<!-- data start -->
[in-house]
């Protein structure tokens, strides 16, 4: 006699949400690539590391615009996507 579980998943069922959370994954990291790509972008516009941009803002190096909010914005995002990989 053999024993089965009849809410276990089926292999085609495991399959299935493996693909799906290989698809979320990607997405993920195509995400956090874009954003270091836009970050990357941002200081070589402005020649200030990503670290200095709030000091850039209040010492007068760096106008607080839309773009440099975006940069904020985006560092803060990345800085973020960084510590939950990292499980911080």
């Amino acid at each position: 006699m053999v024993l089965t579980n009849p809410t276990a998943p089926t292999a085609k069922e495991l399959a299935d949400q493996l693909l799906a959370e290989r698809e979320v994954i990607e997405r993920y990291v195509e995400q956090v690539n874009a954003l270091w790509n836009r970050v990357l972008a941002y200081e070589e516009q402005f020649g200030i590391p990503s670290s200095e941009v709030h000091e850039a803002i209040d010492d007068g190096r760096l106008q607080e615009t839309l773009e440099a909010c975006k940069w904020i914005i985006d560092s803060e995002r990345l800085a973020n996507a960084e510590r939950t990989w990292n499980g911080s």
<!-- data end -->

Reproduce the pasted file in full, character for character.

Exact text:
[in-house]
């Protein structure tokens, strides 16, 4: 006699949400690539590391615009996507 579980998943069922959370994954990291790509972008516009941009803002190096909010914005995002990989 053999024993089965009849809410276990089926292999085609495991399959299935493996693909799906290989698809979320990607997405993920195509995400956090874009954003270091836009970050990357941002200081070589402005020649200030990503670290200095709030000091850039209040010492007068760096106008607080839309773009440099975006940069904020985006560092803060990345800085973020960084510590939950990292499980911080």
């Amino acid at each position: 006699m053999v024993l089965t579980n009849p809410t276990a998943p089926t292999a085609k069922e495991l399959a299935d949400q493996l693909l799906a959370e290989r698809e979320v994954i990607e997405r993920y990291v195509e995400q956090v690539n874009a954003l270091w790509n836009r970050v990357l972008a941002y200081e070589e516009q402005f020649g200030i590391p990503s670290s200095e941009v709030h000091e850039a803002i209040d010492d007068g190096r760096l106008q607080e615009t839309l773009e440099a909010c975006k940069w904020i914005i985006d560092s803060e995002r990345l800085a973020n996507a960084e510590r939950t990989w990292n499980g911080s």